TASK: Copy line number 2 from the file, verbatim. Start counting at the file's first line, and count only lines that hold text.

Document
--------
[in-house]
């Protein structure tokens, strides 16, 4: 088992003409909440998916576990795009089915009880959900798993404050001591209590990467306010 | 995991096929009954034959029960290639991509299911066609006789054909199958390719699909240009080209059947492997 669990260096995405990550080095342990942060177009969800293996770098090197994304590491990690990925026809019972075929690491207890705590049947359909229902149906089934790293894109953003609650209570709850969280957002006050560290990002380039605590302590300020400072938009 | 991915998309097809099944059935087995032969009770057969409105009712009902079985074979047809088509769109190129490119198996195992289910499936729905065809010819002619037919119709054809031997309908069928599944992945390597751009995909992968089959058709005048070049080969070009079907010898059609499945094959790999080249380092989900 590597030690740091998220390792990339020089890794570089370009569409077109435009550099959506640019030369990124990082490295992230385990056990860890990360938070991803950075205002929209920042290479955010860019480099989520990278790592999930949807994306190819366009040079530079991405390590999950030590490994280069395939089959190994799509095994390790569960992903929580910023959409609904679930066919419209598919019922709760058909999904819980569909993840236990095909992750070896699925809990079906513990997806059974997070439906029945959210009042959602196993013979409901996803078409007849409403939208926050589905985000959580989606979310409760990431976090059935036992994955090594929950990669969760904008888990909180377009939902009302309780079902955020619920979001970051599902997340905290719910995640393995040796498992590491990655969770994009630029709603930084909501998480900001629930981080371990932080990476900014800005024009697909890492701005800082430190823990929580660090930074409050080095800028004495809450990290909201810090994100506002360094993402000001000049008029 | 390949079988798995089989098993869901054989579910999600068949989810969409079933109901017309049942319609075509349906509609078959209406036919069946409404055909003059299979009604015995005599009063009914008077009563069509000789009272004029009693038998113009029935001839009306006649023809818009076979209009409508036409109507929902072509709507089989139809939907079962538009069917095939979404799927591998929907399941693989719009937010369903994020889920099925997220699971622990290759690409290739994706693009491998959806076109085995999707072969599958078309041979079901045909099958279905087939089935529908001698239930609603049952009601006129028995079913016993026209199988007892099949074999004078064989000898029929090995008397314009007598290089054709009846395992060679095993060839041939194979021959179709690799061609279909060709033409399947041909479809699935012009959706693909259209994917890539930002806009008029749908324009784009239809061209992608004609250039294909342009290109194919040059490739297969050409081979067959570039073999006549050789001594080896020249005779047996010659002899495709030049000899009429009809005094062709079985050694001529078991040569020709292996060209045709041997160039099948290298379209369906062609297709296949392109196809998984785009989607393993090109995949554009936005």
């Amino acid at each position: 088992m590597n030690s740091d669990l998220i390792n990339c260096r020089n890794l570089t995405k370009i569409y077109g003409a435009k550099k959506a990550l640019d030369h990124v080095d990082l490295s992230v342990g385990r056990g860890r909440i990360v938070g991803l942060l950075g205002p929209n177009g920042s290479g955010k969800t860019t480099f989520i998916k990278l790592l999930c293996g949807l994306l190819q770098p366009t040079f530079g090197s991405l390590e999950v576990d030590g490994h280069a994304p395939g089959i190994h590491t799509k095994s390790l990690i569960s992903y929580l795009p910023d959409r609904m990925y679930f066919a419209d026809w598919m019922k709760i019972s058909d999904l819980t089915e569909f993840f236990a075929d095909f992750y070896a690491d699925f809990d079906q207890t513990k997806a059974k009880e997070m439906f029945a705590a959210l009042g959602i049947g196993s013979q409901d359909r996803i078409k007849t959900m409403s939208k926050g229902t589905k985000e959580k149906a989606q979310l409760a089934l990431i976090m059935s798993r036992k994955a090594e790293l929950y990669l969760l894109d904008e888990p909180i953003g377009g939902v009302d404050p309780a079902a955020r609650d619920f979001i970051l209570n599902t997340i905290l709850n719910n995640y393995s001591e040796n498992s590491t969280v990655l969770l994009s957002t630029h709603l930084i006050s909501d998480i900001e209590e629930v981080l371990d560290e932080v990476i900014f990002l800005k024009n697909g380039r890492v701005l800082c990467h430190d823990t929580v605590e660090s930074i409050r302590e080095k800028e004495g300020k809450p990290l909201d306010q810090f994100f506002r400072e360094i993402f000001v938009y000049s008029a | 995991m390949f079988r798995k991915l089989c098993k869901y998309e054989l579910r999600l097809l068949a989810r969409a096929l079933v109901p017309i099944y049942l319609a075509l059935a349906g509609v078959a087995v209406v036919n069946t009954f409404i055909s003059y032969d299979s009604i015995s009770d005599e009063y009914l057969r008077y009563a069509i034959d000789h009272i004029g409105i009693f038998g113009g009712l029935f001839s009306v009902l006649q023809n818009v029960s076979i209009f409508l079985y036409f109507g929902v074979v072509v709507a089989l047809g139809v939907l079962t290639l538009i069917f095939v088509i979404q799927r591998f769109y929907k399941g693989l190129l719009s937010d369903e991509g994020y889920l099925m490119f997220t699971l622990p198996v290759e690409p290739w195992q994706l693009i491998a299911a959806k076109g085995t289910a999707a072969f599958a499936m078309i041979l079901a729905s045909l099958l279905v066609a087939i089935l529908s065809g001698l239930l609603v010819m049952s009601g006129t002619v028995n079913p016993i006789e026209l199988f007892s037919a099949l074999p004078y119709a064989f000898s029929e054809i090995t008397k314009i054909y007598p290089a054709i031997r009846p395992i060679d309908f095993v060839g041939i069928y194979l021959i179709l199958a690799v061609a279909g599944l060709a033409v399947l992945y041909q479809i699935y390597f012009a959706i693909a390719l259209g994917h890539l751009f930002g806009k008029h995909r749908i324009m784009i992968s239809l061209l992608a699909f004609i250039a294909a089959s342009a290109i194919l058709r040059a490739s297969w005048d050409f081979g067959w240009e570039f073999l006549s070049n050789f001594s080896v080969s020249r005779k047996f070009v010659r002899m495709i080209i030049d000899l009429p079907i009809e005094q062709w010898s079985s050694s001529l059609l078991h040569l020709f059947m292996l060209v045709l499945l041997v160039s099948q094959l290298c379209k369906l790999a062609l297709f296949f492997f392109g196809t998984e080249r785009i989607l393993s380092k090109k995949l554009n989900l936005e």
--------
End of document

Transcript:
């Protein structure tokens, strides 16, 4: 088992003409909440998916576990795009089915009880959900798993404050001591209590990467306010 | 995991096929009954034959029960290639991509299911066609006789054909199958390719699909240009080209059947492997 669990260096995405990550080095342990942060177009969800293996770098090197994304590491990690990925026809019972075929690491207890705590049947359909229902149906089934790293894109953003609650209570709850969280957002006050560290990002380039605590302590300020400072938009 | 991915998309097809099944059935087995032969009770057969409105009712009902079985074979047809088509769109190129490119198996195992289910499936729905065809010819002619037919119709054809031997309908069928599944992945390597751009995909992968089959058709005048070049080969070009079907010898059609499945094959790999080249380092989900 590597030690740091998220390792990339020089890794570089370009569409077109435009550099959506640019030369990124990082490295992230385990056990860890990360938070991803950075205002929209920042290479955010860019480099989520990278790592999930949807994306190819366009040079530079991405390590999950030590490994280069395939089959190994799509095994390790569960992903929580910023959409609904679930066919419209598919019922709760058909999904819980569909993840236990095909992750070896699925809990079906513990997806059974997070439906029945959210009042959602196993013979409901996803078409007849409403939208926050589905985000959580989606979310409760990431976090059935036992994955090594929950990669969760904008888990909180377009939902009302309780079902955020619920979001970051599902997340905290719910995640393995040796498992590491990655969770994009630029709603930084909501998480900001629930981080371990932080990476900014800005024009697909890492701005800082430190823990929580660090930074409050080095800028004495809450990290909201810090994100506002360094993402000001000049008029 | 390949079988798995089989098993869901054989579910999600068949989810969409079933109901017309049942319609075509349906509609078959209406036919069946409404055909003059299979009604015995005599009063009914008077009563069509000789009272004029009693038998113009029935001839009306006649023809818009076979209009409508036409109507929902072509709507089989139809939907079962538009069917095939979404799927591998929907399941693989719009937010369903994020889920099925997220699971622990290759690409290739994706693009491998959806076109085995999707072969599958078309041979079901045909099958279905087939089935529908001698239930609603049952009601006129028995079913016993026209199988007892099949074999004078064989000898029929090995008397314009007598290089054709009846395992060679095993060839041939194979021959179709690799061609279909060709033409399947041909479809699935012009959706693909259209994917890539930002806009008029749908324009784009239809061209992608004609250039294909342009290109194919040059490739297969050409081979067959570039073999006549050789001594080896020249005779047996010659002899495709030049000899009429009809005094062709079985050694001529078991040569020709292996060209045709041997160039099948290298379209369906062609297709296949392109196809998984785009989607393993090109995949554009936005």